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Report of the Workshop on Biology-based Technology to Enhance Human Well-being and Function in Extended Space Exploration Award of the American EEG and Clinical Neurophysiological Society. He is a member of the American Physiological Society, the Society for Neuroscience, the Biomedical Engineering Society, and the American Association of Anatomy. Dr. Humphrey received a B.A. degree from San Jose State University and a Ph.D. degree from the University of Washington. Takeo Kanade is director of the Robotics Institute and the U.A. and Helen Whitaker Professor of Computer Science and Robotics at Carnegie Mellon University. Dr. Kanade has made technical contributions in multiple areas of robotics and codeveloped the concept of direct-drive manipulators and the first prototype. Dr. Kanade is a leader and developer of the vision systems for Carnegie Mellon University's NavLab and holds patents for three-dimensional sensors. Previously he was an associate professor in the Department of Information Science, Kyoto University, Japan. Dr. Kanade serves on the NRC's Aeronautics and Space Engineering Board. He has received several awards, including the Joseph Engelberger Award. He is a member of the National Academy of Engineering. Dr. Kanade received a Ph.D. degree from Kyoto University. Rodolfo R. Llinas is a professor and chairman of the Department of Physiology and Neuroscience at the New York University Medical Center. Dr. Llinas is an expert in electrical transmission in the mammalian brain. His research interests include neuronal function, synaptic transmission, cerebellar function, thalamocortical function, magnetoencephalography, mathematical modeling, and human brain plasticity. He is the chief editor of Neuroscience and served on the editorial board for the Journal of Neurobiology and the Journal of Theoretical Neurobiology. He is a member of the Scientific Advisory Board, the Roche Institute, and the NASA/Neurolab Science Working Group. Previously, he was a member of the NRC Panel on Basic Neuroscience Research, the Scientific Advisory Board, and the Max-Planck Institute for Psychiatry, and chairman, U.S. National Committee for IBRO. He received the John C. Krantz Award in Pharmacology and Experimental Therapeutics, University of Maryland, the F.O. Schmitt Lecture and Award in Neuroscience, Rockefeller University, the UNESCO Albert Einstein Gold Medal Award in Science, and the Augustin Nieto Caballero Medal, Colombia. He is a member of the National Academy of Sciences. Dr. Llinas received a B.S. degree from Gimnasio Moderno (Bogota), an M.D. degree from the Universidad Javeriana (Bogota), and a Ph.D. degree in neurophysiology from the Australian National University (Canberra). Samuel I. Stupp is the Swanlund Professor of Materials Science and Engineering, Chemistry, and Bioengineering at the University of Illinois at Urbana-Champaign. Dr. Stupp is an internationally recognized expert on self-assembling materials, biomaterials, and nanocomposites. In 1989, Professor Stupp was appointed to the Beckman Institute for Advanced Science and Technology, and he served from 1991 through 1994 as chairman of the Polymer Division in the Department of Materials Science and Engineering. His major research interests include the synthesis of self-organizing supramolecular materials and inorganic-organic nanocomposites that integrate multiple functions. He is also interested in the design and synthesis of novel biomaterials that could induce the regeneration of human tissues. In 1985, he received the Xerox Award for Excellence in Engineering Research and, in 1991, the Department of Energy Prize for Outstanding Achievement in Materials Chemistry. He was named Joliot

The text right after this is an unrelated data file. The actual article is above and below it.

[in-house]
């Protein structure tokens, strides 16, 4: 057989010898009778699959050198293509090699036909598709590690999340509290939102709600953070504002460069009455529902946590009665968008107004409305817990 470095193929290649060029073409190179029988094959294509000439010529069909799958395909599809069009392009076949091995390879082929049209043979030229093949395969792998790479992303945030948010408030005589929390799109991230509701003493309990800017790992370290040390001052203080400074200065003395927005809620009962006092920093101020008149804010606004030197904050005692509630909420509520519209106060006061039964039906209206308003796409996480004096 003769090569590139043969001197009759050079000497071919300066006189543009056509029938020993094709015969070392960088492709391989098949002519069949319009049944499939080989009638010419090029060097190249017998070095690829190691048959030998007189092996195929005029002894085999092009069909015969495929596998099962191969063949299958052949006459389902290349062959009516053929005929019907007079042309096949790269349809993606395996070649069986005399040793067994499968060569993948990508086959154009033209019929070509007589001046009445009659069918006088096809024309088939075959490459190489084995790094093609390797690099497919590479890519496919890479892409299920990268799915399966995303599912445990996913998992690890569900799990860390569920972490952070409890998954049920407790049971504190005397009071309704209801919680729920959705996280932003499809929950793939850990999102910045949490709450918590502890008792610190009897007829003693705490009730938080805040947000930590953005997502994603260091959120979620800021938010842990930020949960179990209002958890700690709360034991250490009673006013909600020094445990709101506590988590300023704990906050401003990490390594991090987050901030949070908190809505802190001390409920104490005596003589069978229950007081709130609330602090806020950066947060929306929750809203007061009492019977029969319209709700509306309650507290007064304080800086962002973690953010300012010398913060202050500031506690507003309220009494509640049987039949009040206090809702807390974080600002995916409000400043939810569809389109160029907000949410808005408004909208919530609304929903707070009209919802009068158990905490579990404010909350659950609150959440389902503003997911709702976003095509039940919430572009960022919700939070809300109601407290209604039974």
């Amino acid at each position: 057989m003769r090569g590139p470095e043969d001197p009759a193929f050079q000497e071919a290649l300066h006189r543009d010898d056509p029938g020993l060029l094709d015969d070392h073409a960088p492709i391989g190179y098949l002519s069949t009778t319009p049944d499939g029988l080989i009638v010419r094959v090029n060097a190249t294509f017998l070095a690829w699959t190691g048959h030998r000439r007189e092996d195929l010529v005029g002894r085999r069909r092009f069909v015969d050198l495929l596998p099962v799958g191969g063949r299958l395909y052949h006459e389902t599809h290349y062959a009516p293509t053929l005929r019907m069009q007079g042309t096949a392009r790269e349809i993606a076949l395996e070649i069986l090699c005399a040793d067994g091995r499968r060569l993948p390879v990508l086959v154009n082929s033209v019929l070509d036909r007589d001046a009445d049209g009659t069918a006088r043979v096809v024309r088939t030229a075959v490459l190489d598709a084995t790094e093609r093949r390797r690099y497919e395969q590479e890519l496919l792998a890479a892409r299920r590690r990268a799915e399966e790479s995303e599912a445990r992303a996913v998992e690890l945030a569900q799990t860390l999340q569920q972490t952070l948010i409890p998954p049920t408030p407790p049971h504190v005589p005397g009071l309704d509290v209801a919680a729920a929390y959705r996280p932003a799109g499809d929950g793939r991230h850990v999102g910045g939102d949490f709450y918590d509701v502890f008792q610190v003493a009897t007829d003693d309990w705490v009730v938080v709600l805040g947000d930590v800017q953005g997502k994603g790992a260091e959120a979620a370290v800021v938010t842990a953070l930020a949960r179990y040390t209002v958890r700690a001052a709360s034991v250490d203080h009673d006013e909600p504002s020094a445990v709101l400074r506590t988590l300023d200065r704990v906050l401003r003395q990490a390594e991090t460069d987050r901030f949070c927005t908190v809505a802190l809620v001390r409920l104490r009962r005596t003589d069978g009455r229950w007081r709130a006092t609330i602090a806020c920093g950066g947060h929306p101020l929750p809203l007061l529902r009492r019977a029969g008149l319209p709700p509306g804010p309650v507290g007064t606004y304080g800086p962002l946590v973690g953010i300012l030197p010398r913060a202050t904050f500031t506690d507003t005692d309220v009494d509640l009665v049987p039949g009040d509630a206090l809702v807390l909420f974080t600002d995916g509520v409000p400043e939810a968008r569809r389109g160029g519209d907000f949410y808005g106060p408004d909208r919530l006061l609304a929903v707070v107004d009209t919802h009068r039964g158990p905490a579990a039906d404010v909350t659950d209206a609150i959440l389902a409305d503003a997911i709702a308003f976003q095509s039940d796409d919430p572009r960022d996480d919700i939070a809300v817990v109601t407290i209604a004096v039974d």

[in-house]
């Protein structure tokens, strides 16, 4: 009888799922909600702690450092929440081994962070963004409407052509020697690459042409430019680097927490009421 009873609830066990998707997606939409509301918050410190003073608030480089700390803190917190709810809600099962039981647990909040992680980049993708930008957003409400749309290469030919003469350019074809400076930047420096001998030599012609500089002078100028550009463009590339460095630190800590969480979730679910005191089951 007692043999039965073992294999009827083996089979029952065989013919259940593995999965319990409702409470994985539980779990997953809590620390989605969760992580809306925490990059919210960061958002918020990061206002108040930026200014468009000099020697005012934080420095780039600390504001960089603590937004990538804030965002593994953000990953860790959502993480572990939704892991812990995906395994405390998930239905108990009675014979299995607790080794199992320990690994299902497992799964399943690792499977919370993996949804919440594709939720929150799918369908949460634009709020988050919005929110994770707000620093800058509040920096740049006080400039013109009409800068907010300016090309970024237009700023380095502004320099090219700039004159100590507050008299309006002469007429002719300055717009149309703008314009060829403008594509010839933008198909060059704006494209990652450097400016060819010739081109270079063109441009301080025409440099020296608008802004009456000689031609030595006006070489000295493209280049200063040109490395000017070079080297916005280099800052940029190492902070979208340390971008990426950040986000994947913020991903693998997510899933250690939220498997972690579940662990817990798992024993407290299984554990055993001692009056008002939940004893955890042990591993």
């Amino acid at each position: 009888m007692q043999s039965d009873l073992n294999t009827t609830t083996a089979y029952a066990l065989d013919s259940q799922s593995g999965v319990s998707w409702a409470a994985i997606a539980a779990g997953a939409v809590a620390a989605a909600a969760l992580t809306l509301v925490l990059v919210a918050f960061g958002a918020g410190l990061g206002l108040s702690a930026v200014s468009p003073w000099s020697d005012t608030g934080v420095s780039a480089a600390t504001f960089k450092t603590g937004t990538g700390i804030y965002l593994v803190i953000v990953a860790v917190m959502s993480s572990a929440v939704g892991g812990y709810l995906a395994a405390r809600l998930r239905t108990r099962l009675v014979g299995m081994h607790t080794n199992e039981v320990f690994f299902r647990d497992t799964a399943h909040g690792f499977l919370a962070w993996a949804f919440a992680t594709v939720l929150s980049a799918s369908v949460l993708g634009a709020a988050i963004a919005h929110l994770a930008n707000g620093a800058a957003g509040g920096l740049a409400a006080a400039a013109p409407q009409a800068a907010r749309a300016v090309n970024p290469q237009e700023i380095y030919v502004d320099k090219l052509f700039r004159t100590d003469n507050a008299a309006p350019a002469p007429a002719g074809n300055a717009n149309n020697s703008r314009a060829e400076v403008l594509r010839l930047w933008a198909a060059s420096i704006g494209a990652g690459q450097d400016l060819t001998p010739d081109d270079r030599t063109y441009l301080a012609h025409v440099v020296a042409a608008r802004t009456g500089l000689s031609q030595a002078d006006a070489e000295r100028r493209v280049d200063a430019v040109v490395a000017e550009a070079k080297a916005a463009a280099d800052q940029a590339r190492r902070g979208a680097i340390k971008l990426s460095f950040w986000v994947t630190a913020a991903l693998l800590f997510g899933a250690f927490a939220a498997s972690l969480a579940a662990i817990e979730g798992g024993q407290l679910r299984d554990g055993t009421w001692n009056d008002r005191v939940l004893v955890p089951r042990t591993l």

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Report of the Workshop on Biology-based Technology to Enhance Human Well-being and Function in Extended Space Exploration Curie Professor for Fall 1997 at the Ecole Superieure de Physique et de Chimie Industrielles by Pierre-Gilles de Gennes, and he received the Humboldt Research Award to spend time at the Max Planck Institute for Polymer Science. Dr. Stupp has served on the editorial boards of the Journal of Polymer Science–Polymer Chemistry Edition, Acta Polymerica, and Macromolecular Physics and Chemistry. He also served on the Air Force Scientific Advisory Board Materials Panel and is currently the chairman of a National Science Foundation workshop considering future opportunities in macromolecular science and engineering for the next decade. Dr. Stupp received a B.S. degree in chemistry from the University of California at Los Angeles and a Ph.D. degree in materials science and engineering from Northwestern University.